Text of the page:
DCsBulgaria55Low numbersAt the time of gastrectomyDecreased 5-year survival rate[54]
CD208+Japan128High expression levelsAt the time of gastrectomyDecreased postoperative outcome[55]
CD15+ TINsJapan115< 21.60 cells/HPFAt the time of gastrectomyIncreased OS[56]
HIF-1αJapan, China, South Korea, United Kingdom1268High expressionPrior to gastrectomyDecreased OS[77]
HIF-1αJapan, China, South Korea, United Kingdom1555High expressionPrior to gastrectomyDecreased OS[78]
S100A9 proteinChina176> 200 positive cells/HPFAt the time of gastrectomyIncreased OS[16]
Stroma FoxP3+TILsGermany52> 125.9/mm2At the time of gastrectomyIncreased NED-survival and OS[113]
Stroma CD68+/Foxp3+Germany52High cell ratiosAt the time of gastrectomyIncreased median survivals[113]
Tc17China103Percentage ≥ 2.75% or cell number ≥ 484.37 per millionAt the time of gastrectomyDecreased DFS and OS[60]
FOXP3+ TregsChina107High numbersAt the time of gastrectomyIncreased OS[47]
CD45RO+ T cellsJapan101High levelsAt the time of gastrectomyIncreased OS and DFS[67]
Foxp3+/CD8+ ratioChina133HighAt the time of gastrectomyDecreased OS[65]
Foxp3+/CD4+ ratioSouth Korea180HighAt the time of gastrectomyLoco-regional recurrence[66]
T-bet+ TILsChina152High numbersAt the time of gastrectomyIncreased OS and DFS[69]
CD19+ cellsChina846> 7.91% ± 2.98%At the time of gastrectomyIncreased DFS[70]
CD20+ B cellsChina100High densityPrior to gastrectomyIncreased OS and DFS[52]
Natural killer cellsBrazil72> 15 NK cells/10 HPFAt the time of gastrectomyIncreased OS and DFS[71]
COX-2South Korea457Lack of expressionAt the time of gastrectomyDecreased OS and DFS[79]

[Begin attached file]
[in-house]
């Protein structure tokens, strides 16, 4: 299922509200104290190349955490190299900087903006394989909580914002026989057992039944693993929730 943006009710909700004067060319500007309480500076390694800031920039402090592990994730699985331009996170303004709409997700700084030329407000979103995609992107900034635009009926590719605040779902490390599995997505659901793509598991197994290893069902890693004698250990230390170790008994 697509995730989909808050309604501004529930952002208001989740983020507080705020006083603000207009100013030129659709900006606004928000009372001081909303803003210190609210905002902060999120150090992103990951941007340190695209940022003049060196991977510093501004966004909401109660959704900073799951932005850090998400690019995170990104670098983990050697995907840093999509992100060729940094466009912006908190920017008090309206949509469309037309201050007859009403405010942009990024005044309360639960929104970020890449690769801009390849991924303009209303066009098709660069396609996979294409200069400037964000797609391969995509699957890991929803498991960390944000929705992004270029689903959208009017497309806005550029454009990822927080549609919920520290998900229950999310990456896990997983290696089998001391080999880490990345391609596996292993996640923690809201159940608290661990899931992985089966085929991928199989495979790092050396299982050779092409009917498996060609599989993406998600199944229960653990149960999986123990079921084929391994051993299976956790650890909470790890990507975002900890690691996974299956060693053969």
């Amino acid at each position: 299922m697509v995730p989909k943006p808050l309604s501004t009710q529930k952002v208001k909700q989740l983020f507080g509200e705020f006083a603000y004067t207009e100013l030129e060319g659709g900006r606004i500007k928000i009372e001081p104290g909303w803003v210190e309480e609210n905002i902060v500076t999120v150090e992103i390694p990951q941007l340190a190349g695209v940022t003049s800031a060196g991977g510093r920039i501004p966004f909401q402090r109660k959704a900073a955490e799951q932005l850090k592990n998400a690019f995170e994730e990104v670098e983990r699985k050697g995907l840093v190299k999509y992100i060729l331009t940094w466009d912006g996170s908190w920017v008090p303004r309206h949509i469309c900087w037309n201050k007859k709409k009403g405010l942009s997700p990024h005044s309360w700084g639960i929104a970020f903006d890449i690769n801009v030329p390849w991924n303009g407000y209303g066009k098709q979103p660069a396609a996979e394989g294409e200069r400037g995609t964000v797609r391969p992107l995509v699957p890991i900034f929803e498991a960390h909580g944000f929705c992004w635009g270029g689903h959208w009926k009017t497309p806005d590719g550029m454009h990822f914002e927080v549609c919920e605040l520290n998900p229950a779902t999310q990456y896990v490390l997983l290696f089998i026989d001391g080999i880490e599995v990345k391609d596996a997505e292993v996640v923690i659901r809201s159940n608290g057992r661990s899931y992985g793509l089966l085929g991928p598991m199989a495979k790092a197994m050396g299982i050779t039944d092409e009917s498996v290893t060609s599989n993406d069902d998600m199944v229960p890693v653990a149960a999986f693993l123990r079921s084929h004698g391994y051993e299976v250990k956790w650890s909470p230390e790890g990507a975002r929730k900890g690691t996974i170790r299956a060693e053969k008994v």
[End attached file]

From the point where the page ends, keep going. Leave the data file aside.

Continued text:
STAT3South Korea100> 10% stained cellsAt the time of gastrectomyDecreased OS and DFS[81]
NR4A2China245Immunoreactive score ≥ 3At the time of gastrectomyDecreased OS and DFS[85]
IL-12Japan85High densityAt the time of gastrectomyIncreased OS and DFS[86]
IL-10Poland136> 10 pg/mLAt the time of gastrectomyDecreased OS and DFS[87]
Annexin A1Taiwan118High expressionAt the time of gastrectomyDecreased OS[90]
CCL7 and CCL21China194Higher expressionAt the time of gastrectomyDecreased OS[92]
CXCR4China97Higher expressionAt the time of gastrectomyDecreased OS[94]
HighCXCR4/high SDF-1αSouth Korea221ExpressionAt the time of gastrectomyDecreased 5-year survival rate[95]
CCR3Japan48Positive expressionAt the time of gastrectomyDecreased OS[96]
CCR5Japan60Positive expressionAt the time of gastrectomyDecreased OS[96]
CCR4South Korea753Positive expressionAt the time of gastrectomyDecreased 5-year survival rate[97]
CCR7Japan224> 10% positivityAt the time of gastrectomyDecreased OS[98]
CX3CL1Japan158High expressionAt the time of gastrectomyDecreased DFS[100]
CCL18China59High expressionAt the time of gastrectomyIncreased OS and DFS[48]
MMP-9China, Finland, The Netherlands, Poland, Spain1700High expressionAt the time of gastrectomyDecreased DFS[102]